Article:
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Give This a Try: High-Protein, Low-Carb Pasta

We’re old enough to remember when pasta salad was considered a health food. Now it’s got a bad rap. Research shows that pasta isn’t the worst thing in the world. For example, this study and others suggest that it’s fine in the context of an otherwise low-glycemic, healthy diet. But many other studies show that refined carbohydrates like pasta are associated with higher body fat, greater weight gain, and higher levels of inflammation blood markers. This likely happens because pasta has little protein or fiber, spikes blood sugar and adds calories without filling us up, leading to overeating in the long run.

But we all love noodles and pasta sauce, so is there a way we can have our noodles and thrive as well?

Yes, we can.

What’s low-carb pasta made out of?

Each brand has a totally different formula. Some try to get as close to the real thing and use a mix of proteins and fibers to get there, while others opt for a totally different approach and use vegetables like hearts of palm. Regardless, a serving of low-carb pasta has between 4-24 grams of carbohydrate, between 2-16 grams of fiber (for a total of between 0-4 grams of net carbs), and between 1-22 grams of protein. However, a normal serving of pasta has 42 grams of carbohydrate, 3 grams of fiber (for a total of 39 grams of net carbs), and 7 grams of protein.

Low-carb pastas are more expensive than normal pastas and often have some trade-off with texture, taste, and GI issues (bloating). We’ve found four low-carb pastas that have the fewest trade-offs, and we threw in roasted spaghetti squash--a whole food vegetable--for the sake of comparison. They’re all dramatically better when it comes to net carbs, and some are far superior when it comes to protein and fiber as well.

Consider giving these low-carb pastas a try. Here’s a quick overview, with links to Amazon for purchase*. Because we have no affiliation with any of these companies, we’ll just go in alphabetical order:


Great Low Carb Bread Company

Macronutrients per serving: 12g protein | 7g net carbs | 18 g fiber

Main protein type: Pea protein

Main fiber type: Oat fiber

Pro/Con: Makes a great mac & cheese, but all that fiber can lead to bloating  

Best type: Penne

Cost: $1.88 per serving


Carba-nada

Macronutrients per serving: 15g protein | 17g net carbs | 7g fiber

Main protein type: Wheat gluten

Main fiber type: Wheat fiber

Pro/Con: Closest to real pasta, but has a ton of gluten if you're looking to limit gluten or have a family member with sensitivities

Best type: Plain egg

Cost: $0.76 per serving


LuLu Pasta

Macronutrients per serving: 22g protein | 5g net carbs | 16g fiber

Main protein type: Lupin protein

Main fiber type: Lupin flour

Pro/Con: Surprisingly good texture, holds up well with a variety of pasta sauces, but it's pricey and too much will cause bloating

Best type: Penne or orzo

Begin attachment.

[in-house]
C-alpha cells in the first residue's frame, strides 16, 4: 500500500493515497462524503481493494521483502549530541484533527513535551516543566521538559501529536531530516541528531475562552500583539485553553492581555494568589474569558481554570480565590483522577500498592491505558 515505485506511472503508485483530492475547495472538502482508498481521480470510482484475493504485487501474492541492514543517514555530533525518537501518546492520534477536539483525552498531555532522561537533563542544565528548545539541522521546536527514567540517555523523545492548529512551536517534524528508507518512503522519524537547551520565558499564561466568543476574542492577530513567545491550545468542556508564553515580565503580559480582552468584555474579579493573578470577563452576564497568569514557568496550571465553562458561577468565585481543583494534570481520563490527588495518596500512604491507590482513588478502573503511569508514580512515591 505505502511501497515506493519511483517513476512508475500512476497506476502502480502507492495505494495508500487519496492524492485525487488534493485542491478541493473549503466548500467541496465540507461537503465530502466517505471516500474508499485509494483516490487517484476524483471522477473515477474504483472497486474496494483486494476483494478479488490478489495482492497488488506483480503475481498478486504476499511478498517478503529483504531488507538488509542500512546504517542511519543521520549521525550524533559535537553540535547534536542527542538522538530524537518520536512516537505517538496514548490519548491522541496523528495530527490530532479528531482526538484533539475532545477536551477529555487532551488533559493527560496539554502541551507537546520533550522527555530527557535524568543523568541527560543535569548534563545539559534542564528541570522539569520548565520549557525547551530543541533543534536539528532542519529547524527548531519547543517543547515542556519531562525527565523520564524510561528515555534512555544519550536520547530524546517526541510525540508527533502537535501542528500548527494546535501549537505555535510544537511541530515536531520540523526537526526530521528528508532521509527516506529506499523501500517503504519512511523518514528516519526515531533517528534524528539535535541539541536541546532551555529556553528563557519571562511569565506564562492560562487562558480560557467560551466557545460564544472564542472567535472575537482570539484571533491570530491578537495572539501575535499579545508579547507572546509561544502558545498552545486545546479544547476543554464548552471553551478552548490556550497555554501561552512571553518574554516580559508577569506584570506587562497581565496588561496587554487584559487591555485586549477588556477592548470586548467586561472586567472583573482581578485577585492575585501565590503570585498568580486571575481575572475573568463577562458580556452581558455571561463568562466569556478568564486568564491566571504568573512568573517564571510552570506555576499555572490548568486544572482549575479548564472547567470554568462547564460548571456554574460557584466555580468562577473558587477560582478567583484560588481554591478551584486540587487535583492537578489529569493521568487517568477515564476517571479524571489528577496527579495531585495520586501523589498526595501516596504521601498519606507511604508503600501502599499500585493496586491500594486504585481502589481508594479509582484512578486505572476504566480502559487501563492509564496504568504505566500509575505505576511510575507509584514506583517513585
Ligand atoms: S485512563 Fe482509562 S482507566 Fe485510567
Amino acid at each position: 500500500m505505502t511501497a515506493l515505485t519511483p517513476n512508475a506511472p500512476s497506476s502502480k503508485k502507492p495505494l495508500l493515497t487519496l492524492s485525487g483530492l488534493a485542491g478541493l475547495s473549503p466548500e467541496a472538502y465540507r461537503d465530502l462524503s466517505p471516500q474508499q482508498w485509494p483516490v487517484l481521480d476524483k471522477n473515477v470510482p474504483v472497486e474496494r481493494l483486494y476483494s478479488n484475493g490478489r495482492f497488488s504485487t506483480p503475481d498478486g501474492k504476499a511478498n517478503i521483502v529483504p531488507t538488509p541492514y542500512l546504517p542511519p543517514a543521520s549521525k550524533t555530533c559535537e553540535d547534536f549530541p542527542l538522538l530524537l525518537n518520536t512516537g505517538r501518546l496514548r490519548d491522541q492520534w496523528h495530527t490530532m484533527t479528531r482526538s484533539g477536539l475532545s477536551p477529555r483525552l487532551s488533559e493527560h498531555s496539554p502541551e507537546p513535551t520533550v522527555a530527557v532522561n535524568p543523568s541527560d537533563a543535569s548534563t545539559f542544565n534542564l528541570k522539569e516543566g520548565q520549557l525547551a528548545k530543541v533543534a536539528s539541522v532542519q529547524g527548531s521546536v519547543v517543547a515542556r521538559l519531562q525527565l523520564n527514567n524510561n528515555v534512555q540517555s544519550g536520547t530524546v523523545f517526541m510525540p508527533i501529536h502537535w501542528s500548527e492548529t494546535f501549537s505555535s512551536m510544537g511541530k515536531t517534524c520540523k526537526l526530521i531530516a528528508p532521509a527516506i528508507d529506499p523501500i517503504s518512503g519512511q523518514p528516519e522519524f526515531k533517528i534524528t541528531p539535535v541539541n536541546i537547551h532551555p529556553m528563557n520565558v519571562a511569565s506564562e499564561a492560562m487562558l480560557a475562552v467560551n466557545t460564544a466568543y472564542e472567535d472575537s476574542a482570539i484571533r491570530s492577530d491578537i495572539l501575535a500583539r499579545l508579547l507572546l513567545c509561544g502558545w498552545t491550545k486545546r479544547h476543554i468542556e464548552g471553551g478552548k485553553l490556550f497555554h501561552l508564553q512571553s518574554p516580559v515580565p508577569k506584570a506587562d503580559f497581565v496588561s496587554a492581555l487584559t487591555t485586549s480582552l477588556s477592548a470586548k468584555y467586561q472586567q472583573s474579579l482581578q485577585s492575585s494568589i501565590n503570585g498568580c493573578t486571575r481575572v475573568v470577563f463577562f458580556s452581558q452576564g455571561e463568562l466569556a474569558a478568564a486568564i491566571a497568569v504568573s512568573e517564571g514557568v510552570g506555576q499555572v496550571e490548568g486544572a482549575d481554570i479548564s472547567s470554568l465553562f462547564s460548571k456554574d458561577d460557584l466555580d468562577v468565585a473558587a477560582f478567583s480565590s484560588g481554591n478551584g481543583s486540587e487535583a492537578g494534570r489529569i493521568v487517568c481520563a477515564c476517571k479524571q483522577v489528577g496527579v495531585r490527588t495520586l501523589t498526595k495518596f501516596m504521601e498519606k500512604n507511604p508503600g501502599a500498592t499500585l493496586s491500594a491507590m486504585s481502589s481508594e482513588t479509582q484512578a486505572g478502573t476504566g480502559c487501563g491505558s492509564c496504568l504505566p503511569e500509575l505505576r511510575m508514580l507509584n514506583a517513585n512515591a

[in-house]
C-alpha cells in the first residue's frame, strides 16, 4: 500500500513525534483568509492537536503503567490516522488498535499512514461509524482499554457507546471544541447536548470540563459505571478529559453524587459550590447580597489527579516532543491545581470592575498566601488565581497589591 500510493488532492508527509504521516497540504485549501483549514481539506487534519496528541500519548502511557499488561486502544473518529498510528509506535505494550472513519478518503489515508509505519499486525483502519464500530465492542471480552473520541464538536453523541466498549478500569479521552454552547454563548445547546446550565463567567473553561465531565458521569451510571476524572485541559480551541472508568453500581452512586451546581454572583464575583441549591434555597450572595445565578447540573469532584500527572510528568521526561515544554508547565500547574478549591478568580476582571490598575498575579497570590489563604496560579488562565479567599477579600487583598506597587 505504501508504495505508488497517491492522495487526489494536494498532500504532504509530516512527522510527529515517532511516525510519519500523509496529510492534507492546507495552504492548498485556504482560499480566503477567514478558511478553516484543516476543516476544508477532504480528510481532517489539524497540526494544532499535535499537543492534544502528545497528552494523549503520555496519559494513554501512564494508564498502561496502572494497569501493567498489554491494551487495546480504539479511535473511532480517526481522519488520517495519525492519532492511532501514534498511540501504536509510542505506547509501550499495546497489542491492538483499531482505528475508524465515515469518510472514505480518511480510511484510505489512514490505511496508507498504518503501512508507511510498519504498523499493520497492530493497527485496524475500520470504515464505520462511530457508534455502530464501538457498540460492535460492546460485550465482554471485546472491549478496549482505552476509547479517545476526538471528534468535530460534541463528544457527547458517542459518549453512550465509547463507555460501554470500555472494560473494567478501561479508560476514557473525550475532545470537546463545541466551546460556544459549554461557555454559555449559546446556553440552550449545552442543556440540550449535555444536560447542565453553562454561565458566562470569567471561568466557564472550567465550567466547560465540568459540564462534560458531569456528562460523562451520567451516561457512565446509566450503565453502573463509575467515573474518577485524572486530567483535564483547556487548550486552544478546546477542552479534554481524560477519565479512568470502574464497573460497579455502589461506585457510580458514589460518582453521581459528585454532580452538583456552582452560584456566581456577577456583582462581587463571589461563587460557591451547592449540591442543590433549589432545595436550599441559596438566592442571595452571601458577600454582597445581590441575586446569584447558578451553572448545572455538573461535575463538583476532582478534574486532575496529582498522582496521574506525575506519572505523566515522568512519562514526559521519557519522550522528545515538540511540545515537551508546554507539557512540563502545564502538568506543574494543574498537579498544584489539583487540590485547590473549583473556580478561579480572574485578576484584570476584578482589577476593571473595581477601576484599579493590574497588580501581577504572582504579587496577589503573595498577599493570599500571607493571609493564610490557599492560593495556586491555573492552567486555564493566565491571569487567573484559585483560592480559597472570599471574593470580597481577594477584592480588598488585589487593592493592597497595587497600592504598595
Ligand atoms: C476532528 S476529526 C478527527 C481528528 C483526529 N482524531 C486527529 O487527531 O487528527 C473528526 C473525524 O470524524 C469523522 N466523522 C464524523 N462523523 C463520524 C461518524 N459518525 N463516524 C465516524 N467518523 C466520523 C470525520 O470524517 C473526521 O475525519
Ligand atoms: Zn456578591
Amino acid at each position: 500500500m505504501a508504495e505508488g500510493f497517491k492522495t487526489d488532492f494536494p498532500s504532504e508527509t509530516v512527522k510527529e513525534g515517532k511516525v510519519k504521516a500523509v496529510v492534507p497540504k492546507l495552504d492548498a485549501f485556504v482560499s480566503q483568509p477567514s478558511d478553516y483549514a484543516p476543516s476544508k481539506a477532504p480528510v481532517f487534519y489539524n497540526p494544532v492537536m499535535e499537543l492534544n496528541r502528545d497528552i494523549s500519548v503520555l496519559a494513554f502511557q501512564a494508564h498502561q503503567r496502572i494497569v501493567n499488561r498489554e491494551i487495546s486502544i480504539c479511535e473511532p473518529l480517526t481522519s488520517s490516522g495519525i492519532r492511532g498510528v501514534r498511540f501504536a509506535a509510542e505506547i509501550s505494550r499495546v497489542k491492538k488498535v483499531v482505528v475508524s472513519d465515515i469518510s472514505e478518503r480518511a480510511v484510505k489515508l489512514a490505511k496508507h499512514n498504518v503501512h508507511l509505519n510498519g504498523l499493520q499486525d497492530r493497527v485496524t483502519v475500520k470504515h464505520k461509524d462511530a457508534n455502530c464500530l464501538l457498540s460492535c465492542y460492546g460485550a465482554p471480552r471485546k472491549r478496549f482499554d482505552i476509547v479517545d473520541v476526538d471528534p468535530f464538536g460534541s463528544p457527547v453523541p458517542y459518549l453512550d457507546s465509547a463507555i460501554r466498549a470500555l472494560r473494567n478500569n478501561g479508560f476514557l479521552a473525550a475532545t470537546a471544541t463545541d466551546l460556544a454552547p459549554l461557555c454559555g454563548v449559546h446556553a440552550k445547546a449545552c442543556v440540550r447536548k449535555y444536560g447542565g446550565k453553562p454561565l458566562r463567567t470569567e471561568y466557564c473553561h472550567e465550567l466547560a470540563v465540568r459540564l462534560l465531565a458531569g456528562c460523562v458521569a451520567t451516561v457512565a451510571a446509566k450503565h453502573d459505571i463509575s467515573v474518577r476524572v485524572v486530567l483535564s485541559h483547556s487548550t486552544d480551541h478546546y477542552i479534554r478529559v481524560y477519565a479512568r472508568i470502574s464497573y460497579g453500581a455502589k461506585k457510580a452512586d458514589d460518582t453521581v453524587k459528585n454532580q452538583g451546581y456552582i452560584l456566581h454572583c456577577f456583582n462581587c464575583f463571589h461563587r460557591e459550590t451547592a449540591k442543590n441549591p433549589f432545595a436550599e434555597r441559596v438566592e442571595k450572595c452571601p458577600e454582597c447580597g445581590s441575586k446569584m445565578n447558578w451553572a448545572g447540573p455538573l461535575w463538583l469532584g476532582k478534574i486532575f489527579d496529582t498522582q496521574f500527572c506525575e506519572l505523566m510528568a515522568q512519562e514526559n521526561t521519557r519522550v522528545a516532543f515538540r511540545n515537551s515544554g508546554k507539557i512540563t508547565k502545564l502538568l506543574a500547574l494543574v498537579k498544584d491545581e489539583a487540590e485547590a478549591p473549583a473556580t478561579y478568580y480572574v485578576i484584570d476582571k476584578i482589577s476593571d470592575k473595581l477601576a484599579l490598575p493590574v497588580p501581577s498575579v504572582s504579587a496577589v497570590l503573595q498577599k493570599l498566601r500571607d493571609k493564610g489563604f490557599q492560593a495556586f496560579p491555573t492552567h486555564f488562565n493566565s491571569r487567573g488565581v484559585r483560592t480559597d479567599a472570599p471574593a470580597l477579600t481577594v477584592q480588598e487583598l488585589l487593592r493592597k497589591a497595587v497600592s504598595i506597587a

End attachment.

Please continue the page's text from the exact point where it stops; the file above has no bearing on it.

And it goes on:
Cost: $2.50 per serving


Natural Heaven

Macronutrients perserving: 1g protein | 2g net carbs | 2g fiber

Main protein type: Heart of palm

Main fiber type: Heart of palm

Pro/Con: It's a whole food vegetable with a great nutrition profile, but

Best flavor: Angel hair

Cost: $2.00 per serving


Roasted Spaghetti Squash

Macronutrients per serving: 1g protein | 5g net carbs | 2g fiber

Main protein type: Squash!

Main fiber type: Squash!

Pro/Con: A whole food that tastes great roasted; takes over an hour from start to finish to get to the table

Best flavor: Roasted

Cost: $1.00 per slice

Give This a Try: High-Protein, Low-Carb Pasta

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Give This a Try: High-Protein, Low-Carb Pasta

Kids and parents alike love pasta. But there are downsides to eating too many refined grains like pasta. Give these low-carb pasta alternatives a try to super-boost a dinner this week!

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Key takeaways

1

2

3

Low hassle, high nutrition

Fierce Food: Easy

Fierce Food: Easy

50/50 mixes of powerful veggies and starchy favorites

Fierce Food: Balance

Fierce Food: Balance

Maximize nutrients, minimize sugar and starch

Fierce Food: Power

Fierce Food: Power

Ingredients

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Ingredient Replacement

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Reading time:

4 minutes

We’re old enough to remember when pasta salad was considered a health food. Now it’s got a bad rap. Research shows that pasta isn’t the worst thing in the world. For example, this study and others suggest that it’s fine in the context of an otherwise low-glycemic, healthy diet. But many other studies show that refined carbohydrates like pasta are associated with higher body fat, greater weight gain, and higher levels of inflammation blood markers. This likely happens because pasta has little protein or fiber, spikes blood sugar and adds calories without filling us up, leading to overeating in the long run.